Arcel proves himself a solid stylist, never resorting to slow/fast time-ramping (that’s Zack Synder’s crutch) or chaotic (Michael) Bayhem. Clear, well-shot action cut together fluidly, with straightforward yet inventively slick slow-motion grandeur, Arcel’s direction is more than adequate. It’s legitimately satisfying.

The Dark Tower doesn’t do justice to the Tolkien-sized world that King’s books built. Shoot, it barely does justice to what Elba brings to the screen, and it won’t leave anyone hungry for more. But it should leave the average moviegoer thrilled by the time they spent, even if the ride is also instantly forgettable.

LADY MACBETH (Movie Review)

** out of ****
Rated R
(for some disturbing violence, strong sexuality/nudity, and language)
Released:  July 14, 2017 limited; expands August 4
Runtime: 89 minutes
Director: William Oldroyd
Starring: Florence Pugh, Cosmo Jarvis, Paul Hilton, Naomi Ackie, Christopher Fairbank, Golda Rosheuvel

Shakespeare, it ain’t. Literally.

A 19th Century period piece set in rural England, this Lady Macbeth isn’t an adaptation of “Macbeth” from a different point of view, nor does it have any direct association to the infamous wife of the doomed would-be Scottish king. Confidently mounted though it may be, and executed with palpable dread, Lady Macbeth is not worthy of the source it references. To put it bluntly (as this movie does), it’s basically sick.

More nihilistic Brontë than Bard, Lady Macbeth is the story of a young English woman named Katherine who’s sold into marriage with an older abusive husband. Confined to the house and kept on a tight suffocating leash even within that, Katherine rebels against the stifling oppression by taking on a torrid sexual affair with one of the servants.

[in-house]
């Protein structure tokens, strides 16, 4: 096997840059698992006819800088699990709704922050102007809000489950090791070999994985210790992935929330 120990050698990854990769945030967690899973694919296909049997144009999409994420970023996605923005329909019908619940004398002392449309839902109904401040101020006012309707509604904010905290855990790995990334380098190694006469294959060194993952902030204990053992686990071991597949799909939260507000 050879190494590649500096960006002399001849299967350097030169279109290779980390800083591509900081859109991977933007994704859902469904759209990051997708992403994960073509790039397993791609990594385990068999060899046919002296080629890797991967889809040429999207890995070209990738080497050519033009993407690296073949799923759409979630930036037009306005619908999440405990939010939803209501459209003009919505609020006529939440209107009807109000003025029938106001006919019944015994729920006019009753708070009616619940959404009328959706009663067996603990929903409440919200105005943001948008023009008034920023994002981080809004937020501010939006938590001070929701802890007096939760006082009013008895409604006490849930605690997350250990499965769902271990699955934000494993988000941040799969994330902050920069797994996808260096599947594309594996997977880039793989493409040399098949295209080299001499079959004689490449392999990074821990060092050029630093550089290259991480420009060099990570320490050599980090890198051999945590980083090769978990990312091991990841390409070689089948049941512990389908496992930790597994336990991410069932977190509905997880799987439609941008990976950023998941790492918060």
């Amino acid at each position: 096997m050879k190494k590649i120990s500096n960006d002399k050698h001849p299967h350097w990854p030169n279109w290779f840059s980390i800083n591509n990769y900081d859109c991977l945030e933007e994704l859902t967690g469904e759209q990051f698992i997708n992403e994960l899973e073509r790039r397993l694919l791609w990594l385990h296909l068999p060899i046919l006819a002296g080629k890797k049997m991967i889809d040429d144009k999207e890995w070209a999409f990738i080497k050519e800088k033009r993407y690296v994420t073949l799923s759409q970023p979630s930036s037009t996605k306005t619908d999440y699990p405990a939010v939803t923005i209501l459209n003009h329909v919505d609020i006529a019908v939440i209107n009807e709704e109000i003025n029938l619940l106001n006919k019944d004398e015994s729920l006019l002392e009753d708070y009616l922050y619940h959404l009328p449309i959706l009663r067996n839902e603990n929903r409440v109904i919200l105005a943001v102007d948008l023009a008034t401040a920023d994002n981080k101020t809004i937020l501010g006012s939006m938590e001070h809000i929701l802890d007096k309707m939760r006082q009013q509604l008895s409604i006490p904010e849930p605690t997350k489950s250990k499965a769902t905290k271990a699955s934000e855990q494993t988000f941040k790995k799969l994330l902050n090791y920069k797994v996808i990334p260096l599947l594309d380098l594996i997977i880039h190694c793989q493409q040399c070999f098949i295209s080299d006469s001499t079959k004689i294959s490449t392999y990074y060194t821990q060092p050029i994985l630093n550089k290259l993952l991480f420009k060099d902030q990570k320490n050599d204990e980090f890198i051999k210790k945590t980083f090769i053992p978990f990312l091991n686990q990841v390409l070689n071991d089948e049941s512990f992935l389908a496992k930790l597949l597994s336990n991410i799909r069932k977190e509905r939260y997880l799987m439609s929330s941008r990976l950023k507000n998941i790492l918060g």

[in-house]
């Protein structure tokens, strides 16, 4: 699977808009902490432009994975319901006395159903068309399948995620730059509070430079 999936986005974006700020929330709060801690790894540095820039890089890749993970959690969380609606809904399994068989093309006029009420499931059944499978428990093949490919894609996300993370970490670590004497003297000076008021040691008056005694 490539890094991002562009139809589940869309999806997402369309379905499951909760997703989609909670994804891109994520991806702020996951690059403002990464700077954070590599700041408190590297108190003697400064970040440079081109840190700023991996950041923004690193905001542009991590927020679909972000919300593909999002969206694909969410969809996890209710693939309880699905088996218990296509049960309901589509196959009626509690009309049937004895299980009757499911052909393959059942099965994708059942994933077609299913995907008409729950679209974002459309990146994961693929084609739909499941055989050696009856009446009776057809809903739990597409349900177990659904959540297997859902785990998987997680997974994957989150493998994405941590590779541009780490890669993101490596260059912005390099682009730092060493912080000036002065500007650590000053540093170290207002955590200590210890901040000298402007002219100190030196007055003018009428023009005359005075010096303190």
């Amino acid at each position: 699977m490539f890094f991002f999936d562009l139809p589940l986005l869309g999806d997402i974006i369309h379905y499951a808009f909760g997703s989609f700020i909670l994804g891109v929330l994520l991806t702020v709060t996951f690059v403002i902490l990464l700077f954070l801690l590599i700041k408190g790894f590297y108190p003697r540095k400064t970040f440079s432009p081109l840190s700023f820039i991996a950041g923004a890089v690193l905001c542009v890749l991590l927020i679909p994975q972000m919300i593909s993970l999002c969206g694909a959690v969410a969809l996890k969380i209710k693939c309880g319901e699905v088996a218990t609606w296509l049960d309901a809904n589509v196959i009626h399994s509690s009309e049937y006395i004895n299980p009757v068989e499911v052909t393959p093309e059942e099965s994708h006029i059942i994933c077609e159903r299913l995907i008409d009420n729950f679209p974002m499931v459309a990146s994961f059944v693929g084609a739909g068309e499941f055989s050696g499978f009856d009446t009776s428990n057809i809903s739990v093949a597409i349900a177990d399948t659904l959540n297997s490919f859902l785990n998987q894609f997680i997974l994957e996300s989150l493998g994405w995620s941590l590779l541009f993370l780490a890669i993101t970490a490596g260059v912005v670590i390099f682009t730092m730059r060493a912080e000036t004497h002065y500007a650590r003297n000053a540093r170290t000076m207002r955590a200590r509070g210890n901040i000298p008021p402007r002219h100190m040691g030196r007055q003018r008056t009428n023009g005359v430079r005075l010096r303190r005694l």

This triggers a path of obsession that goes to dark, unpredictable places as the spiraling journey corrupts her soul.

Much of the film’s first half is a raw look at Katherine’s life, one much more brutal than mere quiet desperation. It depicts the cruel privilege of pre-modern patriarchy, with Katherine as the victim.

She is, essentially, a house accessory by day and human sex doll for her husband by night. Katherine’s humanity is debased at every single moment. This paradigm expands to the servants as well, seen in a moment when Katherine catches the men abusing a maid for their pleasure.

The experience is unsettling to watch and it only gets worse, at times bordering on Art House Torture Porn, all to no thematic virtue. It’s as if director William Oldroyd graduated magna cum laude from The Michael Haneke School of Cinematic Sadism, and this is his thesis project debut.

It’s an exercise that’s pointlessly provocative, with a villain that’s nothing more than a melodramatic strawman, in which inhumane sexual tyranny is met with callous, twisted revenge.